How The Trucking Industry Can Improve Supply Chain Visibility
August 29, 2019
With real-time awareness of shipment status, supply chain partners can be proactive in finding solutions — and potentially avoid costly out-of-stock scenarios.
Out-of-stock scenarios represent significant problems that physical retailers can no longer afford. In the e-commerce era, consumers will simply move on to a competitor (often ordering the same product with same-day shipping from Amazon) — leaving the retailer with a lost sale opportunity. In response to this, retailers are increasingly levying expensive fines on suppliers that fail to meet their shipment deadlines. Even worse, they may choose to eventually shift business away from partners that can’t give them the visibility they need to remain agile. Trucking companies, in short, are left to bear the brunt of the blame when supply chain partners demand an answer to the question: What happened?
Although it may be temporarily satisfying to conduct forensics on missing stock situations, a real solution lies in looking ahead and implementing proactive, comprehensive solutions. That means finding strategies and software that enable robust supply chain visibility. Trucking companies and their customers are at a turning point. To provide consumers with competitive buying experiences and keep them from “jumping ship,” they must work together to generate visibility. Only then will retailers and trucking companies be able to take corrective action to avoid out-of-stock scenarios, excessive costs, and lost sales.
Visibility: What It Is & Why Trucking Companies Must Deliver
Visibility means information — delivered in real-time, in an actionable format, to only the relevant people who are capable of taking meaningful action in response. For trucking companies and their customers, visibility primarily means continuous insight into the location and status of trucks, workers, and cargo. With improved visibility, trucking and logistics companies can easily supply valuable information to both internal operations and external partners, including:
Trucks currently available for use, plus their locations
Any LTL trucks that could take on additional cargo
Current location of all in-process shipments
Current ETA for all shipments, as compared with acceptable delivery windows
Current condition of all shipments (temperature, damage, etc.)
Historically, this information hasn’t necessarily been shared among partners in the supply chain. In part, this was due to a competitive business instinct that left partners siloed, but it was largely because the technology wasn’t in place to seamlessly gather and share this data. Make no mistake: this technology is available now, and customer expectations have shifted as a result. There’s no technological reason that trucking companies should avoid leveraging data-driven capabilities. Generating the data needed for visibility — then sharing that data outside of traditional information silos — has the potential to transform how the supply chain does business.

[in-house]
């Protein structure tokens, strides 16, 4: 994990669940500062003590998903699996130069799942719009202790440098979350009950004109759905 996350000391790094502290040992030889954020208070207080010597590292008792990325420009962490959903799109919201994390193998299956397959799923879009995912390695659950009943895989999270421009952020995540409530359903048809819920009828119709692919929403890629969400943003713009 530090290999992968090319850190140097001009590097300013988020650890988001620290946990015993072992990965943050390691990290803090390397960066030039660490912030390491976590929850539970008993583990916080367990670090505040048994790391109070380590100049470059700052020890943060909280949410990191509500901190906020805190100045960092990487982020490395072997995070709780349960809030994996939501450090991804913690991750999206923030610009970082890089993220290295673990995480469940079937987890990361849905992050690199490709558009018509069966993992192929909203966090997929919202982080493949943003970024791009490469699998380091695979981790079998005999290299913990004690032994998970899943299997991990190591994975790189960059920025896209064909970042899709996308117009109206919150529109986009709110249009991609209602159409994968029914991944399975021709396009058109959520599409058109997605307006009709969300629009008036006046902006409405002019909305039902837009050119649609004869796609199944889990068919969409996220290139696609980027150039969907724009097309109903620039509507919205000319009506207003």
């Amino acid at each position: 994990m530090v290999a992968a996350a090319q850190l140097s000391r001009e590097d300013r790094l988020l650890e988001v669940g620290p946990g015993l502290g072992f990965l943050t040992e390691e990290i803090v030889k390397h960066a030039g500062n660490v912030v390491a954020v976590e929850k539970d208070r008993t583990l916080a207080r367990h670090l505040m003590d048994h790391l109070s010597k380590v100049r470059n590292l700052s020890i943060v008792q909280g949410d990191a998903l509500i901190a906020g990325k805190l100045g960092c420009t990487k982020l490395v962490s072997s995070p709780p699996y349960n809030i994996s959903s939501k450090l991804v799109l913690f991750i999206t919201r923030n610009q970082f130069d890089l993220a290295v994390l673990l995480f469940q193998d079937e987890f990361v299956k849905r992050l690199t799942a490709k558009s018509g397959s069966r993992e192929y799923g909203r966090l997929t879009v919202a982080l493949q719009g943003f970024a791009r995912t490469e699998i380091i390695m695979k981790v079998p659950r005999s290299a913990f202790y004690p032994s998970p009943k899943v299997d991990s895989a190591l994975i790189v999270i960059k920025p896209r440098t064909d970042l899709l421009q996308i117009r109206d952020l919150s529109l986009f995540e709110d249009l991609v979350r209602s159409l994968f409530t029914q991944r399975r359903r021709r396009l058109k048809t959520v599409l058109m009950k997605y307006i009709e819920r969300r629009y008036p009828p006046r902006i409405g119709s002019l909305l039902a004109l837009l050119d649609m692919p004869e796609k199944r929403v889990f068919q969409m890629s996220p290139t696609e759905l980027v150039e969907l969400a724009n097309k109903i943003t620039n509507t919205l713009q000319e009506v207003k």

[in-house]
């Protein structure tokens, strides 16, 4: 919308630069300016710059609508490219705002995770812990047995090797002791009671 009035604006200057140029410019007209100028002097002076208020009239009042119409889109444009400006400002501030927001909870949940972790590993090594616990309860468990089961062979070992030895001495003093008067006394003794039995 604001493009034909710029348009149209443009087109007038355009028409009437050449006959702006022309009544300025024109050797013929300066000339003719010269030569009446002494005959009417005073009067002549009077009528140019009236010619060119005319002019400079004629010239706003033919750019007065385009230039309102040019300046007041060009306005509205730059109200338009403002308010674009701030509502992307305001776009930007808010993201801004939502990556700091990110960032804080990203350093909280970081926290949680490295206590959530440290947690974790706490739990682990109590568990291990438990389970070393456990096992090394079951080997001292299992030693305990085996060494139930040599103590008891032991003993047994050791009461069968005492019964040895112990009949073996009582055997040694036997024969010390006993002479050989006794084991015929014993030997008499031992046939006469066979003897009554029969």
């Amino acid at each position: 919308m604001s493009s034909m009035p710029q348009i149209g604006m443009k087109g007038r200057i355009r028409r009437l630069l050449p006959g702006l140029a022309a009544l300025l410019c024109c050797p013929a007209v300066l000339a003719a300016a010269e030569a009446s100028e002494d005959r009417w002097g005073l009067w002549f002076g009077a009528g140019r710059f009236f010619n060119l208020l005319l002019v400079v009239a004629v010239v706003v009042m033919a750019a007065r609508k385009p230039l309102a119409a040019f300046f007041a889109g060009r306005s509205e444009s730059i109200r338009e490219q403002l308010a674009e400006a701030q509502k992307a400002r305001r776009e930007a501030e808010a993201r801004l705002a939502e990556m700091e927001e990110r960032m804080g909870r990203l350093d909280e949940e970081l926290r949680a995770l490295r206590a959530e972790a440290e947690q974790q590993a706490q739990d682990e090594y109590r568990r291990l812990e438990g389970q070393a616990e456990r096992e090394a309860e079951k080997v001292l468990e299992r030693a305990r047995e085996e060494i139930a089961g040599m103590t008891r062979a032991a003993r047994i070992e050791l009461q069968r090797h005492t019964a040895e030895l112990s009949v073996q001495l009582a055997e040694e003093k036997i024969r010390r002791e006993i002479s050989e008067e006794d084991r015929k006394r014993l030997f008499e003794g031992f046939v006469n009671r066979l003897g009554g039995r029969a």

How Trucking Companies Can Deliver Supply Chain Visibility
Visibility begins with information — but it doesn’t end there. It opens up a wealth of opportunities for partners in the supply chain to coordinate responses that produce real ROI. With greater visibility, everyone from truck drivers to retailers end up with improved control over the supply chain, happier customers, and healthier bottom lines.
It’s already become clear that retailers want more control over shipments. Several major companies have begun to impose strict fees designed to give them that control. Kroger charges $500 for late deliveries, while Walmart has implemented a fine for late, incomplete, and too-early shipments. These kinds of changes hike the pressure up throughout the supply chain, forcing suppliers to adapt. As the crucial middle link, trucking and logistics companies need better awareness of internal workflows to more effectively control their operations. Only then can they respond effectively on behalf of their customers, eliminate bottlenecks, trim costs, and take advantage of new business opportunities.